Market: Oil & Gas
Application: Abrasive blast cleaning of fracking valves prior to coating
A major supplier of fracking valves to the oil and gas industry needed the ability to blast clean the valves prior to coating. As part of the manufacturing process, they were using two indexing turntable abrasive blast cleaning machines made by an Empire competitor. These machines were suction blast units with 6 to 8 guns per unit. The valves being processed were cylindrical in shape and approximately 6 inches in diameter by 6 inches tall. The surface included several valve seats and protruding surfaces that made the blast cleaning process challenging. Employees had to continually manually readjust the nozzles to accommodate the different parts. In addition, some parts were more complex resulting in a longer set up time for the guns. The finishing step was very important as after blasting the valves had a coating applied, however, the manual set up was time consuming and affecting overall quality and repeatability.
Empire technical sales personnel and application engineers met with the manufacturer to evaluate the current process and determine their requirements. After careful analysis, Empire recommended replacement of the two suction blast machines with a single automated indexing turntable machine that would employ a pressure blast system rather than suction blasting. Fully programmable, the new machine would dramatically reduce set up time and make production more efficient.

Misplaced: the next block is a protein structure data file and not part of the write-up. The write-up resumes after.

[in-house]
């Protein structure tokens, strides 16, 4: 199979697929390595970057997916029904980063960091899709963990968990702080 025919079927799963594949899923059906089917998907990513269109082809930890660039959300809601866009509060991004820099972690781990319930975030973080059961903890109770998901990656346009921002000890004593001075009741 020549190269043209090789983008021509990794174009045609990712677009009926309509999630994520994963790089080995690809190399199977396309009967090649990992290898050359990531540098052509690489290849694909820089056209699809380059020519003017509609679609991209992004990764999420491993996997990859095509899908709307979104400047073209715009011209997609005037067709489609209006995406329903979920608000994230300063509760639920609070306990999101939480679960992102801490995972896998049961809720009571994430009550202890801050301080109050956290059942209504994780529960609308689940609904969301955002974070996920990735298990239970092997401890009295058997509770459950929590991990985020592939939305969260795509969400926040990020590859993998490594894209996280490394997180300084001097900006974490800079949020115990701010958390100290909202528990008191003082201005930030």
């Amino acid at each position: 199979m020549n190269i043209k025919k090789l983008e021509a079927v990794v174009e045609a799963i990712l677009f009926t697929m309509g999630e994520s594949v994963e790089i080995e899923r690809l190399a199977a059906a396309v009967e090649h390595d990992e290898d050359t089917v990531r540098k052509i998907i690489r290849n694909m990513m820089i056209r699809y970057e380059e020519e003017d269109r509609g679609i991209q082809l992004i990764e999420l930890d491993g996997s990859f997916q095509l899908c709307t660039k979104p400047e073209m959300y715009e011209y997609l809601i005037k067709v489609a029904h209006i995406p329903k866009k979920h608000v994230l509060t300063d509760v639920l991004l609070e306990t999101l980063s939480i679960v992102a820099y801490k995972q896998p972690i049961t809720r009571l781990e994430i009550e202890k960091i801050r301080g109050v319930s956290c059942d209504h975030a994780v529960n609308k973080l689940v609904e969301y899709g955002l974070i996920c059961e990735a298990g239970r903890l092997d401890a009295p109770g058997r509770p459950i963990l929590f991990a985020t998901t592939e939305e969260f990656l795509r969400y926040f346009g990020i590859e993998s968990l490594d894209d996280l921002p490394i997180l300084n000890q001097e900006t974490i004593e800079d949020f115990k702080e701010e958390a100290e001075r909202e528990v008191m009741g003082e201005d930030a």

The Empire machine consisted of a pressure blast system with six pressure nozzles including one vertical oscillation station with three nozzles and one horizontal oscillator with three nozzles. This system featured a menu controller where the blast parameters for each job could be input. The new machine also employed two direction (clock-wise and counter clock-wise) part rotation control so that when the oscillator stroke was going up the part would turn in one direction and then when the oscillator stroke went down the part would turn in the opposite direction. The end result of the changing part rotation was a more consistent finish. To further improve the surface finish, the Empire machine employed a higher rotation speed than the machines it replaced.
Empire was able to supply an indexing turntable abrasive blast cleaning system with advanced computer-control and segmented blast-coverage that not only increased productivity, but also assured a consistent finish quality – a major concern in this quality-intensive application that involved critical components. The fracking valve supplier was able to reduce production time from two minutes per part to less than one minute per part while maintaining or in some cases exceeding the current quality.